IN A HAVEN FOR FALLEN WOMEN, HAS HISTORY’S MOST DEPRAVED KILLER RISEN AGAIN?
The Back Bay has been filled in. Palm readers and prostitutes ply their trade in South Cove. And the watchword of the day is “NINA:” No Irish Need Apply. Boston in 1892 is a town of Victorian pride, prejudice, and private passions.
Now, on Beacon Hill, a crusading woman and her genteel brother, Addington, are investigating two grisly murders of young women, the work, say police, of “a deranged person.” For Caroline Ames, solving the mystery is a matter of helping an old friend, the woman who runs a home for wayward women known as Bertram’s Bower. But for Addington, the investigation will lead to the revelations of a sexually alluring, scandal-struck actress...and to the secrets of some of Boston’s most “respectable” men.
As Addington confronts the hypocrisy of Brahmin society, he moves closer to a shocking suspicion about the killer’s identity. And as fear grips the city, the evidence points in one frightening direction: that London’s Jack the Ripper is alive, well, and killing again. . .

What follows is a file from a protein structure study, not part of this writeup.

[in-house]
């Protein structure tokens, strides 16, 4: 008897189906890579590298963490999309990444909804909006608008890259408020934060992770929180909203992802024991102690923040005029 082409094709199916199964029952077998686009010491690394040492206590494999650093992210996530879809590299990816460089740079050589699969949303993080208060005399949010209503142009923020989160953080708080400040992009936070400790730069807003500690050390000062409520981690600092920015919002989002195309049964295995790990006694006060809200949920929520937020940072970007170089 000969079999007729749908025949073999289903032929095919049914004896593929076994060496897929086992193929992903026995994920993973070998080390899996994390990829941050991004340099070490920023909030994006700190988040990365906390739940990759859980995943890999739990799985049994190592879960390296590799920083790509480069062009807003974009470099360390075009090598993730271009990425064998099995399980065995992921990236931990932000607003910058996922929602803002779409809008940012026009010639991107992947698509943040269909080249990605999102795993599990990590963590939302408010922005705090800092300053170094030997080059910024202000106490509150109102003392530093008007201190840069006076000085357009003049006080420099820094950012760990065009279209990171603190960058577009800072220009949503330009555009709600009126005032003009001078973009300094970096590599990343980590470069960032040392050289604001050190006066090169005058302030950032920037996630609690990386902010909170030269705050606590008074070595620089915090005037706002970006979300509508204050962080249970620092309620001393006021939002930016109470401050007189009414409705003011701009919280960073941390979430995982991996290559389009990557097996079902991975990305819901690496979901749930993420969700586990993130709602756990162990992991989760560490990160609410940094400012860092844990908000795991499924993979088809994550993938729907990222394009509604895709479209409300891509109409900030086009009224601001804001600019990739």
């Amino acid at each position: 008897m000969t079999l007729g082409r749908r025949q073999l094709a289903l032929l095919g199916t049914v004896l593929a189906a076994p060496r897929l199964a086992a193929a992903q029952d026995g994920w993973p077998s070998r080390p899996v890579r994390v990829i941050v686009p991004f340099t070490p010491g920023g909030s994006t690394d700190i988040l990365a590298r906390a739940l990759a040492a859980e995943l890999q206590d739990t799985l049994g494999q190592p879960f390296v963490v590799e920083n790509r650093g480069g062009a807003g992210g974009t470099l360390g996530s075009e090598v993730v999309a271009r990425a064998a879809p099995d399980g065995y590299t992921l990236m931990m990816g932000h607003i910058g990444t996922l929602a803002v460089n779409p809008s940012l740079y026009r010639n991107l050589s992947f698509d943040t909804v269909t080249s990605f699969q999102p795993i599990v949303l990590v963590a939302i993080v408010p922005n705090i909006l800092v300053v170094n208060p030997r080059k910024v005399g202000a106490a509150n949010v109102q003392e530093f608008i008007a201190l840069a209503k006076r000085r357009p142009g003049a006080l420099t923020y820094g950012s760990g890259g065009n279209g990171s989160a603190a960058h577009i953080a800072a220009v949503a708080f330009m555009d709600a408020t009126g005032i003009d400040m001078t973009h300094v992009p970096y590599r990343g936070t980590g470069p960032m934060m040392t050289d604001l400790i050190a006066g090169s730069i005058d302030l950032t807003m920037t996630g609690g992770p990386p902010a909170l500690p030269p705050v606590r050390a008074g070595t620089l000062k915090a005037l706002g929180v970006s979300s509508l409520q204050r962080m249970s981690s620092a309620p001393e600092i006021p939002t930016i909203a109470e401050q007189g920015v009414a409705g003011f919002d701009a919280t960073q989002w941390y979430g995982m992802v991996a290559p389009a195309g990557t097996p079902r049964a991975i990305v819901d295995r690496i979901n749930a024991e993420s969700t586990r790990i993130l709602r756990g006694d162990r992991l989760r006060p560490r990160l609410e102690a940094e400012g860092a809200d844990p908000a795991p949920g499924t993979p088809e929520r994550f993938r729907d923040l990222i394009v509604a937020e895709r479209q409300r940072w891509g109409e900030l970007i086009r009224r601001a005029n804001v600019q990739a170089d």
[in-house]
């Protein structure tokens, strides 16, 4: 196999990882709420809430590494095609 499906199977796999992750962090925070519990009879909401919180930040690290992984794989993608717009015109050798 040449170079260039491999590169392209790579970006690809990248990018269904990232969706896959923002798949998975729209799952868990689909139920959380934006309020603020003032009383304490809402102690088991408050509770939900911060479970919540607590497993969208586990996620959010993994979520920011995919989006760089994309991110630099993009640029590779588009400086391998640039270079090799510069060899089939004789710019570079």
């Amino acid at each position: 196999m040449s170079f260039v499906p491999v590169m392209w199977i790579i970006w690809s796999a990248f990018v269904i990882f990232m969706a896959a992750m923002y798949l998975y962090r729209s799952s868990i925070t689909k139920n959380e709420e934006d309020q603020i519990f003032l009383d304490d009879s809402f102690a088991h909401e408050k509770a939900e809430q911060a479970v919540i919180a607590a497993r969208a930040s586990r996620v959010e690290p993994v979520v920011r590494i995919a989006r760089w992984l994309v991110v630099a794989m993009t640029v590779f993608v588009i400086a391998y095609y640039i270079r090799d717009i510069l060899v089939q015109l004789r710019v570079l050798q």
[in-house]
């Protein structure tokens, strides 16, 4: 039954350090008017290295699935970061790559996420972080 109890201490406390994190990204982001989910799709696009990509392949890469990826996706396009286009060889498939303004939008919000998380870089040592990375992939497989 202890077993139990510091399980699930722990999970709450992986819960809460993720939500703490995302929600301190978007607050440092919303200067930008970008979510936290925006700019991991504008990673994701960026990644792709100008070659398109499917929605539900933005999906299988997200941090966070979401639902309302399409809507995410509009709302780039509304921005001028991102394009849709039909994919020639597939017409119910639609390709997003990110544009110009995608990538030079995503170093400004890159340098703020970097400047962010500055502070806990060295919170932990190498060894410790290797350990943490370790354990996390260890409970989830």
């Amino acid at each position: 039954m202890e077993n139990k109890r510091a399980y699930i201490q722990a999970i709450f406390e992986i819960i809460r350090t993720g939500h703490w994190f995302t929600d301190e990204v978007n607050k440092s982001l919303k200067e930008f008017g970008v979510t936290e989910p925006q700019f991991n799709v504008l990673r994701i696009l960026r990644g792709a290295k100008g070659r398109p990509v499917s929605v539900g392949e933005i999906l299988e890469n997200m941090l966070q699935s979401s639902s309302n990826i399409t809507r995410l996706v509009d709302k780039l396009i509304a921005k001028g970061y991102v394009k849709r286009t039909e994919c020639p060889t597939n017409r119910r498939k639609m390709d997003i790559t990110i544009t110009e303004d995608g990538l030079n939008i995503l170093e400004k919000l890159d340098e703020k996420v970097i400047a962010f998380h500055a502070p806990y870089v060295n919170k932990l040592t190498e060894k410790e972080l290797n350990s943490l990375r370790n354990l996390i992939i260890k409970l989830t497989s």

Did you know that William James, the eminent Boston philosopher/psychologist, invented the term "serial killer" at least 80 years before Hannibal Lecter? Or maybe Peale (aka novelist Nancy Zaroulis) is just having us on in this second book in her Beacon Hill Mystery series (after 2000's The Death of Colonel Mann) about Addington and Caroline Ames, a brother-and-sister team of upper-class crime solvers in Victorian Boston. It's all part of the atmospheric fun, not to be taken too seriously, as the author spends as much time on social customs and ladies' costumes as she does on her somewhat creaky story. It starts with the clich d scene of a policeman losing his lunch when he finds the mangled corpse of a young woman in an alley, continues with the city-wide fear that London's Jack the Ripper has somehow migrated to Massachusetts and ends up with one set of devoted siblings wrestling for their lives with one another in an untrustworthy elevator. In between, the Ames kids venture out repeatedly from their comfortable Louisburg Square home into the unusually wet and cold winter of 1892 to discover who has been slashing former prostitutes now housed by a charitable friend of Caroline's. A good deal of the pleasure comes in between their adventures, through stops at places like the Durgin-Park Market Dining Rooms, where 50 cents purchases a plate of Yankee pot roast and Indian pudding.